Ovambo omakipa

Image courtesy of Binoche et Giquello.
Image courtesy of Binoche et Giquello.

An auction find. This wonderful composition of 110 Ovambo clasp-buttons from Namibia will be sold in Paris on 6 December (more info here). Tom Phillips wrote about these ornaments in Africa – the Art of a Continent (London, 2004: pp. 228-229):

Many Ovambo ivory clasp-buttons have recently appeared on the European and American markets, where they have been without exception shown as individual objects rather than in any social context. They are a feature of women’s prestige ceremonial dress in the area of Namibia on the Angolan border and among the Kwanyama in Angola itself. They are perforated at the back in the manner of a toggle to admit leather thongs which bind them to belts or strands of beads. Early examples are found in conjunction with shell ornaments. In a Windhoek collection I have seen a complete harness of leather feathering about 25 omakipa. The vocabulary of form is wide-ranging from narrow boat shapes through square pyramid to the more usual domed form sometimes culminating in a raised nipple in evident imitation of a breast. The are usually made of elephant ivory softened by burial before working into the desired shape. Most are etched with conventional patterns of cross-hatching, though early examples can show more invention and less rigid formats. The etched marks are heightened by rubbing in various plant juices including one of a virulent crimson (sometimes almost purple). Some smaller omakipa are made from rhinoceros ivory while more recently bone has been used and even wood. They are commissioned as gifts to the future bride by the groom. After marriage he will continue to add to his wife’s collection which she wears on feast days to reflect his wealth. A full regalia would include loose straps also bearing these ivory clasps that swing freely in the dance. Ironically a number of omakipa have recently found their way back to the world of female finery, made up as very expensive belts by a fashionable designer.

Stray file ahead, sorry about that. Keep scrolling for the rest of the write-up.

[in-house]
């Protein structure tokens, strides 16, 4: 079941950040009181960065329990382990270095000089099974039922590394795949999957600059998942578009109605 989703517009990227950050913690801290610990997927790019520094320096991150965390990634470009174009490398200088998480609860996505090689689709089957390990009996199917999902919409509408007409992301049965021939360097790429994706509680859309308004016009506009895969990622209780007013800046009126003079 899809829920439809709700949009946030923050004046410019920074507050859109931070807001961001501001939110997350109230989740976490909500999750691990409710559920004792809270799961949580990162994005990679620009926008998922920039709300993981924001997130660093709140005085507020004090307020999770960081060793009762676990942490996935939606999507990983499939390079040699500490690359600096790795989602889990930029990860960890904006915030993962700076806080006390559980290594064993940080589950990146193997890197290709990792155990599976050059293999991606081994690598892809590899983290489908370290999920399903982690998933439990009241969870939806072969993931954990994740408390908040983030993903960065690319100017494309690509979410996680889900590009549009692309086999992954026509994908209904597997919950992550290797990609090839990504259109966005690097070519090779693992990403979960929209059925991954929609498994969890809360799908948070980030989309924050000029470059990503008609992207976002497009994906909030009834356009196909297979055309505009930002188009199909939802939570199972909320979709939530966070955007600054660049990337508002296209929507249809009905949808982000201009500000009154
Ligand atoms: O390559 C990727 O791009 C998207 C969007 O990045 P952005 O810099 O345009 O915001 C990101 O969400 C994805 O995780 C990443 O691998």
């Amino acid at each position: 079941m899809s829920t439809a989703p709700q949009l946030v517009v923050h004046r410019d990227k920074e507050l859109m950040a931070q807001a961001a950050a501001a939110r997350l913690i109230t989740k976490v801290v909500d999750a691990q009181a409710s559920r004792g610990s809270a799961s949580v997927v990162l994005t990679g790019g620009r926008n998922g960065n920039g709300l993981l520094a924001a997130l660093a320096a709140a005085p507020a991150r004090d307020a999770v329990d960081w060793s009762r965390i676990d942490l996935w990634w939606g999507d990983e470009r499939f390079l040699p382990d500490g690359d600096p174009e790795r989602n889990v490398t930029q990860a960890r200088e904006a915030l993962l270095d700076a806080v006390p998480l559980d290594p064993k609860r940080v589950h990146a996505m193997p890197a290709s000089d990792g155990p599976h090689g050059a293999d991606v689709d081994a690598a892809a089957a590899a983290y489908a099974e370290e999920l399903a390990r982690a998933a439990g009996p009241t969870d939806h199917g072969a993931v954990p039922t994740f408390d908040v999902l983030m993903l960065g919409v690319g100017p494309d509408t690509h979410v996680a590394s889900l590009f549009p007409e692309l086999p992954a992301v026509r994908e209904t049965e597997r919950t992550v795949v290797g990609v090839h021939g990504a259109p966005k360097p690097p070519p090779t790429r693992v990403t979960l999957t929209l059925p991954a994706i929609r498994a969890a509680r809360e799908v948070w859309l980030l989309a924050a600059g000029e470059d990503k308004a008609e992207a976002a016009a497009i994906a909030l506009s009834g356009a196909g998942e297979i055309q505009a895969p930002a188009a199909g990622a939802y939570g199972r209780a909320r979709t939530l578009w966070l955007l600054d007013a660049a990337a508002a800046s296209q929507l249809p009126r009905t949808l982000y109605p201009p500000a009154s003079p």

They are of course very decorative. Illustrated above, another example of a recontextualisation of a large group of omakipa.